Skip to main content

Energy and Greenhouse Gas Implications for Removal of Micro-Constituents in Wastewater

Buy Article:

$17.50 plus tax (Refund Policy)

Or sign up for a free trial

Abstract:

Enforcement of increasingly stringent effluent limits, and application of more sophisticated treatment processes for reduction of micro-constituents (MCs), increases the energy consumed in municipal wastewater treatment processes. Some MCs can be reduced or eliminated effectively when secondary processes are operated to fully nitrify ammonia. Upgrading non-nitrifying treatment facilities to full nitrification would result in an increase in energy consumption of approximately 300 to 500 kWh/1000 m3 treated. Other MCs, such as pesticides, and some pharmaceuticals are relatively resistant to biological oxidation. Membrane processes such as reverse osmosis (RO) or nanofiltration (NF) and advanced oxidation processes (AOP), such as UV/ozone or UV/hydrogen peroxide, have also been shown as effective for many MCs. The combined energy consumption for an AOP consisting of UV/ozone would total between 220 and 420 kWh/1000 m3 treated. Inclusion of RO may nearly triple the plant energy consumption.

The increased electricity needed to reduce the micro-constituents in wastewater effluents results in higher emissions of greenhouse gases (principally carbon dioxide) from electricity generating stations. The emission rate of GHGs from electricity generation depends on the mix of generation types, including fossil-fuel thermal, nuclear, hydro-electric, wind, geothermal and other types, employed in different geographical area in North America. It is therefore possible to calculate the increase in electricity-related GHG emissions due to use of more advanced energyintensive processes for reduction of MC concentrations in municipal effluents. In environmental stewardship, efforts should be focused on minimizing overall environmental impact. A rush to invest in the high costs of capital improvements, resulting from a decision to impose ultrastringent levels of treatment on the municipal effluents, may not be the wisest path until the impact on the total environment and human health is understood.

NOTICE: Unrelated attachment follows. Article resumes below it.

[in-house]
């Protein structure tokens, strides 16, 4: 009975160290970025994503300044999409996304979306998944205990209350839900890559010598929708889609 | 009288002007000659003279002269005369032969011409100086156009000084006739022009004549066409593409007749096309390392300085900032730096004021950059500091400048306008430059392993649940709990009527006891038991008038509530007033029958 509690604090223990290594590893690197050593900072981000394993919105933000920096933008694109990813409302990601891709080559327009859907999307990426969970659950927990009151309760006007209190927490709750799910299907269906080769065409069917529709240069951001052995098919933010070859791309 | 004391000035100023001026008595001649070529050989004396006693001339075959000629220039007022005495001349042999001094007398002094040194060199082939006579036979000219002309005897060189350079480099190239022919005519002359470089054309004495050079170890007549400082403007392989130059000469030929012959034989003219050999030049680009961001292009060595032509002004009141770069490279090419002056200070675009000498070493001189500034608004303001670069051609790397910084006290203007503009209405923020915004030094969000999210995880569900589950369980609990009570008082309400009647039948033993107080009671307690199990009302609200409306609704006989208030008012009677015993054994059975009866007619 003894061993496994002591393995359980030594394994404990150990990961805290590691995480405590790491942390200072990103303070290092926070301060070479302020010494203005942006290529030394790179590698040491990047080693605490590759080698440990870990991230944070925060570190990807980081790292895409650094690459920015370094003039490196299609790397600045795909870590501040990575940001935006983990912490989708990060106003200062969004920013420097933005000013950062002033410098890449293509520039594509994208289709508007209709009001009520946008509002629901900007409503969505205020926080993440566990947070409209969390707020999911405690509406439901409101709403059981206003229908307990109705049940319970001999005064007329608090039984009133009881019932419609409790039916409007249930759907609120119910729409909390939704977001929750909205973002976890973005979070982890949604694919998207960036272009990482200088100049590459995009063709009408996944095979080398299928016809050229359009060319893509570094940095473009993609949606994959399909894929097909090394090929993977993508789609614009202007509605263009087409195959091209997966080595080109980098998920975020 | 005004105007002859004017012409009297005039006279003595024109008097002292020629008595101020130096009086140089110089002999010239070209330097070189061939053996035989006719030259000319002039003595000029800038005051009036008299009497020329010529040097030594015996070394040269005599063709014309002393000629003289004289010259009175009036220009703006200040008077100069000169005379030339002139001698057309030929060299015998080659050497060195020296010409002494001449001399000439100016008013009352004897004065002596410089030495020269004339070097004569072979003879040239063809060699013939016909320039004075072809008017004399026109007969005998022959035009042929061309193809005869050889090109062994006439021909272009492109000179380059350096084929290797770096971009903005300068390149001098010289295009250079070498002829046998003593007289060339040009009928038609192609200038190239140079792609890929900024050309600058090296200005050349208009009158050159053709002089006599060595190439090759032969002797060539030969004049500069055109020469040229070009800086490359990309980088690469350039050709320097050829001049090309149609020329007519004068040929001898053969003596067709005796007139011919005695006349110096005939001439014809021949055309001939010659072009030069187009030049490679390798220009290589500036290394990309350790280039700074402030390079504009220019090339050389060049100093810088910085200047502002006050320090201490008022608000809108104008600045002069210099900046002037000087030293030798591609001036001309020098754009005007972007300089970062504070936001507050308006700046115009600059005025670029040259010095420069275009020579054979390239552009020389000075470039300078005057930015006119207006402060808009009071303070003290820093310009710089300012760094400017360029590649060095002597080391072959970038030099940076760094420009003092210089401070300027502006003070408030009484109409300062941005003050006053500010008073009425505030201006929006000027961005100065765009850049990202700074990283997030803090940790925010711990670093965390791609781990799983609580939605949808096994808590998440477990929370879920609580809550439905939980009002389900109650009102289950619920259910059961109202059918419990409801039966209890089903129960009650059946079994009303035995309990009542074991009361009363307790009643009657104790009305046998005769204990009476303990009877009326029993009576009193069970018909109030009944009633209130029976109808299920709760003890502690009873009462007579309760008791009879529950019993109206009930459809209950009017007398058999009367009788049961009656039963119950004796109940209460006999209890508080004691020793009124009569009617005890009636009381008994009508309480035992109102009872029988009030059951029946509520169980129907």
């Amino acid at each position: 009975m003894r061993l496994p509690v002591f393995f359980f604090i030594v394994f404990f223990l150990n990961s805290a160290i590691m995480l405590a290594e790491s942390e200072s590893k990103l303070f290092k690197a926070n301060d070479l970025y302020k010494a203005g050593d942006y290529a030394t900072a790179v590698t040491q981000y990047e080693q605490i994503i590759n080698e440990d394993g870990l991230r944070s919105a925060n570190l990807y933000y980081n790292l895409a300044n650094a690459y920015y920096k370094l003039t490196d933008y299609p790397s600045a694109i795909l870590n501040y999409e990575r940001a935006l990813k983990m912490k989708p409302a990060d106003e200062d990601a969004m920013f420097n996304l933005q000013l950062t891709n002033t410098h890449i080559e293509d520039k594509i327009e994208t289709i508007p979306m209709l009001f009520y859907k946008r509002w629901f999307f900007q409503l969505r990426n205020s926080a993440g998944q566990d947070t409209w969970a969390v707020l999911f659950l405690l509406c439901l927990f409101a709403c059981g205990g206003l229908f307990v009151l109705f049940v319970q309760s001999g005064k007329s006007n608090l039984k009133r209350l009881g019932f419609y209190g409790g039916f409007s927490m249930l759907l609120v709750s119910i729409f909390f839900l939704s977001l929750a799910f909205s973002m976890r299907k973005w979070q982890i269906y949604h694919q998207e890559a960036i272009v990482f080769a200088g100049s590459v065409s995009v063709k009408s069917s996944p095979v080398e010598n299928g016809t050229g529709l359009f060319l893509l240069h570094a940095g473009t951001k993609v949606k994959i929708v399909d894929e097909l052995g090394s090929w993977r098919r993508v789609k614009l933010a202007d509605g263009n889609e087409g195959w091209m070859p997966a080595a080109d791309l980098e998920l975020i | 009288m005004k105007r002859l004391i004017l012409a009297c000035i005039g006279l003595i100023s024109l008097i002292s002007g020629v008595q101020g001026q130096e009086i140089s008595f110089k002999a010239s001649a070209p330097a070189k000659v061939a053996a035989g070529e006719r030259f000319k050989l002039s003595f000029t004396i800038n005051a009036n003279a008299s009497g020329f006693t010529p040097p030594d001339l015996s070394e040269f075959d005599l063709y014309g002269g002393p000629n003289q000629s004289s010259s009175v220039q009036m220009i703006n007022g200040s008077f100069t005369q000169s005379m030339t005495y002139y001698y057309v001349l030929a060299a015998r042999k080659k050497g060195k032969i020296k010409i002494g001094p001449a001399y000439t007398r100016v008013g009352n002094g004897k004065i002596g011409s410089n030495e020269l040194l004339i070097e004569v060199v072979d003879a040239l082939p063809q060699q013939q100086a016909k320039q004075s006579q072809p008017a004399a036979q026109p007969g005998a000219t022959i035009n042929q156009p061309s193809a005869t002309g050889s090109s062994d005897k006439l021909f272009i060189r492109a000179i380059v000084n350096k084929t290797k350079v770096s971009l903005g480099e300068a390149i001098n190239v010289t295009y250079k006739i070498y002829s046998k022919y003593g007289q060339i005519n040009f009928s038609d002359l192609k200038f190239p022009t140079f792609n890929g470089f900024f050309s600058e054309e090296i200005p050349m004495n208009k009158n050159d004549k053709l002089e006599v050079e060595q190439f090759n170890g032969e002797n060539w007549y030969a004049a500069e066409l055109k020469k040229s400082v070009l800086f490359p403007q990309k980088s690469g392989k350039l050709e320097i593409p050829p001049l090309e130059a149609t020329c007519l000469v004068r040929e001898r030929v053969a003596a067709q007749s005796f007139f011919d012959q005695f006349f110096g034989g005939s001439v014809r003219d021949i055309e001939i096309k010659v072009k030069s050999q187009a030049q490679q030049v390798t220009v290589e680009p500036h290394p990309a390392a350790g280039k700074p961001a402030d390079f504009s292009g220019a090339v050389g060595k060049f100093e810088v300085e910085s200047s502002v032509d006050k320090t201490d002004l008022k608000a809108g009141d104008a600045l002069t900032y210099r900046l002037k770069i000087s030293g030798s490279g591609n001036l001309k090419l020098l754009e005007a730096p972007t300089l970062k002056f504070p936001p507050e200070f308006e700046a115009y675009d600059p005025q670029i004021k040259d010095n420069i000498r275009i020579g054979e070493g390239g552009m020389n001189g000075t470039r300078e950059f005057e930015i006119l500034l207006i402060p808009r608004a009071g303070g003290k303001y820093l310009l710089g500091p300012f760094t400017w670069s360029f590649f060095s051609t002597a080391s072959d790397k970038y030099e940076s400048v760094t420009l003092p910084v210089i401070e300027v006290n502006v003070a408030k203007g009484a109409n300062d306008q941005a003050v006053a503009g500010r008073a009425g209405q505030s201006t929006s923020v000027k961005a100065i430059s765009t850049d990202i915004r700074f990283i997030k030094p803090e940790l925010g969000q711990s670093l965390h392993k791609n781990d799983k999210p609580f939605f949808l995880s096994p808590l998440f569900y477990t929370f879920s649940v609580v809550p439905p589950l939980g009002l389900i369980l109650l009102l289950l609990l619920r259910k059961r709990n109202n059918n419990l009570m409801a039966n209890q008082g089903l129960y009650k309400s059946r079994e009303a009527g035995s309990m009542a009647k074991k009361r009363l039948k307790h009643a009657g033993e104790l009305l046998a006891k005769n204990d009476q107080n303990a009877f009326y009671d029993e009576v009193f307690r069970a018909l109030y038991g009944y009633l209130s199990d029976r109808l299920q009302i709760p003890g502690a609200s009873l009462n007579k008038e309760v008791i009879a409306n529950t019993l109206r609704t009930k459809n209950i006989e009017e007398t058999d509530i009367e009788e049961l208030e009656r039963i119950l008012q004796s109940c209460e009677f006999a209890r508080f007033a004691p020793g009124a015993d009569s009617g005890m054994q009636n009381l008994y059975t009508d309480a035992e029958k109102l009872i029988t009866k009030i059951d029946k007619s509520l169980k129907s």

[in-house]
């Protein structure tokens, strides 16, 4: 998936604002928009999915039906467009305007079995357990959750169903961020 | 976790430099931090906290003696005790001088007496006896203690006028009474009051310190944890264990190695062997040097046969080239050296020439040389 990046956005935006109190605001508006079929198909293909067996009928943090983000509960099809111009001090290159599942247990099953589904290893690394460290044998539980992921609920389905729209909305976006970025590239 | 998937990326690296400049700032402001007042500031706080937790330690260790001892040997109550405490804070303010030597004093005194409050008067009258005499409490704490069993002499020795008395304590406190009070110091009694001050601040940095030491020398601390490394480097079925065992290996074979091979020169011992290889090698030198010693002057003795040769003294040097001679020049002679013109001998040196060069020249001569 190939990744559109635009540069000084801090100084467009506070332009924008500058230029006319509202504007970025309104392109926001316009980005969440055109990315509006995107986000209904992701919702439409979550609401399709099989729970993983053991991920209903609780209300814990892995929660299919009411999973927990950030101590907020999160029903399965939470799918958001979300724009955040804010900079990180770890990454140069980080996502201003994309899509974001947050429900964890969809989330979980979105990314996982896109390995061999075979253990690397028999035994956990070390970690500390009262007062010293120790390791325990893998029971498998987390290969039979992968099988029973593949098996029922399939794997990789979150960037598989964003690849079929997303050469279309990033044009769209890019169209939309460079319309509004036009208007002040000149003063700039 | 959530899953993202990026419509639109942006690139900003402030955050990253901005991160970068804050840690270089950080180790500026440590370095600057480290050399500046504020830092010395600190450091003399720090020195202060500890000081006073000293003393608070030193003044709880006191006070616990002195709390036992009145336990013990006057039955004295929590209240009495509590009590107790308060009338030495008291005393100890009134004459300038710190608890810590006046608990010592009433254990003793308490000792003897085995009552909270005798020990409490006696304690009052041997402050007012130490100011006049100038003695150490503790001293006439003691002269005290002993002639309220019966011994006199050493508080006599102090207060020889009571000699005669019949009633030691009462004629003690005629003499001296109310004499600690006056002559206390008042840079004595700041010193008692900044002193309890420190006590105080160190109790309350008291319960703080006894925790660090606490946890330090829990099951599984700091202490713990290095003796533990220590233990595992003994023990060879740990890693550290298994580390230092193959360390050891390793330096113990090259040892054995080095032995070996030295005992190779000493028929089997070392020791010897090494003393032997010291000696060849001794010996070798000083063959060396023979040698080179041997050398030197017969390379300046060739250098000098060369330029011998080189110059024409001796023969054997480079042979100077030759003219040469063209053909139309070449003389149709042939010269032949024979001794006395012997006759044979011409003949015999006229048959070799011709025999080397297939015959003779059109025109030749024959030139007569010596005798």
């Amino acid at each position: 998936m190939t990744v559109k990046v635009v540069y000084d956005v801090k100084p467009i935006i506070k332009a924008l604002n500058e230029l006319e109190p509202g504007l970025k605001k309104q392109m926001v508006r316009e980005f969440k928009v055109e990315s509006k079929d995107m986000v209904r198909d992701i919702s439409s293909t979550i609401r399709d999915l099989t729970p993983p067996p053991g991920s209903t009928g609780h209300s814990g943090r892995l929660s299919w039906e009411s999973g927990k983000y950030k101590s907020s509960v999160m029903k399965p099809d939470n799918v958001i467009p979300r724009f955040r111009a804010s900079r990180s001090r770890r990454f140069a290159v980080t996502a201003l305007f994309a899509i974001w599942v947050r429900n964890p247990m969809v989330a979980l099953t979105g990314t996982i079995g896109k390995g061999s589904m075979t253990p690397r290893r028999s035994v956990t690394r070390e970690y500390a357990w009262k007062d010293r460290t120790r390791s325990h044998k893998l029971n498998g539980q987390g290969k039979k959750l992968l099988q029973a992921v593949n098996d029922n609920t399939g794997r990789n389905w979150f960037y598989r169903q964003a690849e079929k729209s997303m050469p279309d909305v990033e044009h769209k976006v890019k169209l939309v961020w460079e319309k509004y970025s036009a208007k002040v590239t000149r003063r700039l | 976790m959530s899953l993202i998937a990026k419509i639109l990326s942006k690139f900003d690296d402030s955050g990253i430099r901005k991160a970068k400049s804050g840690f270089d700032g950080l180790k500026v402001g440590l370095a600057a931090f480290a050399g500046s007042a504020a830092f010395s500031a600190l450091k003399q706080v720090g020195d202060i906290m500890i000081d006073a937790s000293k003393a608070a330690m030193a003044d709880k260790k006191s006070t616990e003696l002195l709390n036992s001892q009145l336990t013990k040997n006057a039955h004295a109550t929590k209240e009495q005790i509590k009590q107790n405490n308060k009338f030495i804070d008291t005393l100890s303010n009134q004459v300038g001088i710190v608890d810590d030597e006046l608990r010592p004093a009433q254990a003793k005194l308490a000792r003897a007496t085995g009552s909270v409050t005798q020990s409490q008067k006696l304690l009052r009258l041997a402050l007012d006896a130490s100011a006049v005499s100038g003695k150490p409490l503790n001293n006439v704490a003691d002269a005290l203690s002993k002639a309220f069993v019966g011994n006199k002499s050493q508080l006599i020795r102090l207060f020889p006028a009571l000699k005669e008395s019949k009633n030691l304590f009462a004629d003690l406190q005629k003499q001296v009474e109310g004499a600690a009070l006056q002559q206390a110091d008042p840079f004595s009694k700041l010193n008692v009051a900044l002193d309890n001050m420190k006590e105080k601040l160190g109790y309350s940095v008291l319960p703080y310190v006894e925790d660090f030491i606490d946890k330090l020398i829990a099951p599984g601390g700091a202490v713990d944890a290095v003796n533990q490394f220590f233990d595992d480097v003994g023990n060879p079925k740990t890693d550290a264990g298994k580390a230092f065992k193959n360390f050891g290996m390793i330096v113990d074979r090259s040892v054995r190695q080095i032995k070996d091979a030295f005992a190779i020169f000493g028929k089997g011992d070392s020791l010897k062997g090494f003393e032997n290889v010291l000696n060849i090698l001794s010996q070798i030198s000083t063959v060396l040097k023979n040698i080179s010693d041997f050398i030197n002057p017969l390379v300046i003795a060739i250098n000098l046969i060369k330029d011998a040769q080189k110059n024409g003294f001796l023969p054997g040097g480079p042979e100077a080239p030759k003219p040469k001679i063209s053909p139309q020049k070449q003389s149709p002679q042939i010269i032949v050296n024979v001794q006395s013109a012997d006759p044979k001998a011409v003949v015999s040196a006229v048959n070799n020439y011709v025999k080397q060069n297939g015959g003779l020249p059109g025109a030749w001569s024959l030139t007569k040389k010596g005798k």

Keywords: Wastewater; energy; greenhouse gas emissions; micro-constituents

Document Type: Research Article

DOI: https://doi.org/10.2175/193864709793900889

Publication date: 2009-01-01

More about this publication?
  • Proceedings of the Water Environment Federation is an archive of papers published in the proceedings of the annual Water Environment Federation® Technical Exhibition and Conference (WEFTEC® ) and specialty conferences held since the year 2000. These proceedings are not peer reviewed.

    WEF Members: Sign in (right panel) with your IngentaConnect user name and password to receive complimentary access.
  • Subscribe to this Title
  • Membership Information
  • About WEF Proceedings
  • WEFTEC Conference Information
  • Ingenta Connect is not responsible for the content or availability of external websites
  • Access Key
  • Free ContentFree content
  • Partial Free ContentPartial Free content
  • New ContentNew content
  • Open Access ContentOpen access content
  • Partial Open Access ContentPartial Open access content
  • Subscribed ContentSubscribed content
  • Partial Subscribed ContentPartial Subscribed content
  • Free Trial ContentFree trial content
Cookie Policy
X
Cookie Policy
Ingenta Connect website makes use of cookies so as to keep track of data that you have filled in. I am Happy with this Find out more